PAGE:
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Shut out of peace talks, Kurds seek self-rule in northern Syria

Syrian Kurds have proposed the creation of a Kurdish-dominated federal region in the north of the country. Both Syrian and Turkish authorities are strongly opposed.

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    A Turkish Kurd holds a flag during the funeral of three Kurdish fighters killed during clashes in Kobani, northern Syria in 2014.
    Kai Pfaffenbach/Reuters/File
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Kurdish officials said Wednesday they intended to establish a federal region in northern Syria after being excluded from UN-brokered peace talks in Geneva.

A spokesman for the Syrian Democratic Union Party (PYD) told The Associated Press that the group is not hoping to create an exclusively Kurdish zone, but rather “an all-inclusive area with representation for Turkmen, Arabs and Kurds in northern Syria.”

The proposal was quickly dismissed by representatives of the Syrian government and opposition in Geneva.

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Turkey, which faces a renewed Kurdish insurgency at home, also dismissed the Kurdish declaration out of Syria. Turkey is adamant that Kurdish groups in Syria should be excluded from peace talks, even though both Russia and the US have cooperated with them in the fight against the self-declared Islamic State.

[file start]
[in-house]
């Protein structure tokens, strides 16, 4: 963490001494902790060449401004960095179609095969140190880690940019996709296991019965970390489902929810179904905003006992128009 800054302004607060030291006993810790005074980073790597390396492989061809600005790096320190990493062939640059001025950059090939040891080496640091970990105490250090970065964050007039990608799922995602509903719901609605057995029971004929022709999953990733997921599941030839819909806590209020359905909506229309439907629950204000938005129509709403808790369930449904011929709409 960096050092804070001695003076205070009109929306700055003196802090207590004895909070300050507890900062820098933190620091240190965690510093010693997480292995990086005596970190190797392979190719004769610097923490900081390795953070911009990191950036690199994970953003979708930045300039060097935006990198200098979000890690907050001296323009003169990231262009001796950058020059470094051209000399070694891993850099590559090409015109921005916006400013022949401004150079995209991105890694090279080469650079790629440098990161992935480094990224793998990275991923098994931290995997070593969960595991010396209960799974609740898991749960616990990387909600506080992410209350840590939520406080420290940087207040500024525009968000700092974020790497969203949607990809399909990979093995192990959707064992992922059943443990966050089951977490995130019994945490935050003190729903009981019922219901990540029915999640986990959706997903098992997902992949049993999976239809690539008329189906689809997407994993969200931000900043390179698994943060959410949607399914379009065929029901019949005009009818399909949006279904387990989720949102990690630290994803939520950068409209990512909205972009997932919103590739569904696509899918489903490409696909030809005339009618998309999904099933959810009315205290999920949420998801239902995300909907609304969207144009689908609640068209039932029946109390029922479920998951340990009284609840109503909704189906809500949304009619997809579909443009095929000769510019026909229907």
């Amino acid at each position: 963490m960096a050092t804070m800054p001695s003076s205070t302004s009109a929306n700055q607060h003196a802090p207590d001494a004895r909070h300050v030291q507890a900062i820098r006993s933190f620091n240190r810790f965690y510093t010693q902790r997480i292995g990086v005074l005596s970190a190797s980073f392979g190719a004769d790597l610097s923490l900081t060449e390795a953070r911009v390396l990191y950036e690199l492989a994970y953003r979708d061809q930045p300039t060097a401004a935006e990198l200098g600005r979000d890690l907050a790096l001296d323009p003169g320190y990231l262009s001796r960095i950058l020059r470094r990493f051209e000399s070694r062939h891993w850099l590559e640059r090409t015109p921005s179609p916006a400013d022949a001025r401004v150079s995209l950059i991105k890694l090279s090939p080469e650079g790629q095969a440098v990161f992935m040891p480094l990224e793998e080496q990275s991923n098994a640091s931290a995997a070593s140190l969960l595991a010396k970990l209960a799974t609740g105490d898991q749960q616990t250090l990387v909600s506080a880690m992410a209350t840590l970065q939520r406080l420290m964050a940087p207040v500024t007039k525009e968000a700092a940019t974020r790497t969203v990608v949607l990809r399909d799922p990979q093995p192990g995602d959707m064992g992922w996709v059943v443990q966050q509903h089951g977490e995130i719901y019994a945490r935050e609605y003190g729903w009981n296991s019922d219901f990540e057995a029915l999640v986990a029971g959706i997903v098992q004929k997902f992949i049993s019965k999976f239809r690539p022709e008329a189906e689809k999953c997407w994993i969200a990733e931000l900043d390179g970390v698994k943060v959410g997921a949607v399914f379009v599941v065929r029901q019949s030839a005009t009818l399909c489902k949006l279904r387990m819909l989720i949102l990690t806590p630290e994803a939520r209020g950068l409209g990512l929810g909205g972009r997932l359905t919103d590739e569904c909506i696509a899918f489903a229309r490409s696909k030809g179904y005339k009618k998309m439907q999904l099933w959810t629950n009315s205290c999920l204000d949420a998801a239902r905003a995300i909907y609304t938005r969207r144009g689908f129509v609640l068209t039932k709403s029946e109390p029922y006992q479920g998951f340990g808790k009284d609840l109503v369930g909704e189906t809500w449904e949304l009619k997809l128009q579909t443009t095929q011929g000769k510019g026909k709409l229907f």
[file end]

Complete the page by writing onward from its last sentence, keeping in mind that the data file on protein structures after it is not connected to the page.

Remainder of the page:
It is estimated that 10 to 15 percent of Syria’s prewar population of 17 million are Kurdish; most are in the north along the border with Turkey. A semi-autonomous Kurdish region has emerged in the north during the five-year civil war, though its territory isn't contiguous.

Supported by US-led airstrikes, Kurdish militia in Syria have been effective in taking back territory from IS. This has seeded tensions between the US and Turkey, which sees no daylight between militant Kurdish groups in Turkey and those across the border in Syria.

A Wednesday summit of 200 representatives from three Kurdish districts in Syria discussed the federal plan. Kurdish official Idris Nassan said that he expected a democratic federalism system would be endorsed by his fellow regional leaders, according to Reuters. Such a system would expand “the framework of self-administration which the Kurds and others have formed” in northern Syria, Mr. Nassan said.

Under this proposal, three Kurdish-dominated districts would manage their own affairs as part of a federation. There are parallels with Iraqi Kurdistan which is home to 8 to 10 million people and has been largely autonomous since the early 1990s, the result of US-led intervention to create a no-fly zone against former dictator Saddam Hussein's forces.

Representatives of Turkey, Syria, and the Syrian opposition all expressed resistance to the Kurds’ plan.

An anonymous Turkish official said that “Unilateral moves carry no validity,” and that it should be up to the Syrian people to decide on the country’s structure, to be “formulated through the political transition process,” according to the AP.

“What someone declares on their own, far away from the Syrian people, is unacceptable,” Syrian opposition member Riad Naasan Agha told the AP.

While a tentative ceasefire between the government and opposition in Syria remains in effect, the peace talks in Geneva may not reach a resolution for some time. Russia’s role in the conflict appears to have shifted, however, following President Vladimir Putin’s partial withdrawal of Russian troops in Syria.

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